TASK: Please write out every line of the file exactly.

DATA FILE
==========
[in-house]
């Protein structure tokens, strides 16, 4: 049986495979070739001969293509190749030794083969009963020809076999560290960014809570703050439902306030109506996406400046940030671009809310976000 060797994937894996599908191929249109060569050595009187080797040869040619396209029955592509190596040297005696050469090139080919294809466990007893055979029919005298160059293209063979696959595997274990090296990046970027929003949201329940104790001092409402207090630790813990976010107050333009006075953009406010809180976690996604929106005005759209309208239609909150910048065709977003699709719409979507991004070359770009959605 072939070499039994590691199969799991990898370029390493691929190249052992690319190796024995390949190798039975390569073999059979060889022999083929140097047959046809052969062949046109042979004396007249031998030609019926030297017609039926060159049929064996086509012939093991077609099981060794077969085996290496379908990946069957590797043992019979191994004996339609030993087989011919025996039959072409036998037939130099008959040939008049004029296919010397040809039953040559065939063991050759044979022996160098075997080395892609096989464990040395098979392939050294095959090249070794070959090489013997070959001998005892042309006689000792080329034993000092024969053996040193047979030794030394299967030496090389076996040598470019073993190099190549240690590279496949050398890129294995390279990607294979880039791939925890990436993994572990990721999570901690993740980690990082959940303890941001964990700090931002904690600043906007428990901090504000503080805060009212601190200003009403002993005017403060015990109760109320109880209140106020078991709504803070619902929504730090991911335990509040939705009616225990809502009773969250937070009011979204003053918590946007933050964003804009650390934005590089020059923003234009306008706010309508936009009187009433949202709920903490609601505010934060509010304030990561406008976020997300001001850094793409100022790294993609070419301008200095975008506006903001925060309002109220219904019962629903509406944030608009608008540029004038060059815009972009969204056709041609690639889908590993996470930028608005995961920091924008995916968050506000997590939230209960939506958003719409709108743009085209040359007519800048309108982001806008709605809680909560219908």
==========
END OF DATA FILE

[in-house]
């Protein structure tokens, strides 16, 4: 049986495979070739001969293509190749030794083969009963020809076999560290960014809570703050439902306030109506996406400046940030671009809310976000 060797994937894996599908191929249109060569050595009187080797040869040619396209029955592509190596040297005696050469090139080919294809466990007893055979029919005298160059293209063979696959595997274990090296990046970027929003949201329940104790001092409402207090630790813990976010107050333009006075953009406010809180976690996604929106005005759209309208239609909150910048065709977003699709719409979507991004070359770009959605 072939070499039994590691199969799991990898370029390493691929190249052992690319190796024995390949190798039975390569073999059979060889022999083929140097047959046809052969062949046109042979004396007249031998030609019926030297017609039926060159049929064996086509012939093991077609099981060794077969085996290496379908990946069957590797043992019979191994004996339609030993087989011919025996039959072409036998037939130099008959040939008049004029296919010397040809039953040559065939063991050759044979022996160098075997080395892609096989464990040395098979392939050294095959090249070794070959090489013997070959001998005892042309006689000792080329034993000092024969053996040193047979030794030394299967030496090389076996040598470019073993190099190549240690590279496949050398890129294995390279990607294979880039791939925890990436993994572990990721999570901690993740980690990082959940303890941001964990700090931002904690600043906007428990901090504000503080805060009212601190200003009403002993005017403060015990109760109320109880209140106020078991709504803070619902929504730090991911335990509040939705009616225990809502009773969250937070009011979204003053918590946007933050964003804009650390934005590089020059923003234009306008706010309508936009009187009433949202709920903490609601505010934060509010304030990561406008976020997300001001850094793409100022790294993609070419301008200095975008506006903001925060309002109220219904019962629903509406944030608009608008540029004038060059815009972009969204056709041609690639889908590993996470930028608005995961920091924008995916968050506000997590939230209960939506958003719409709108743009085209040359007519800048309108982001806008709605809680909560219908």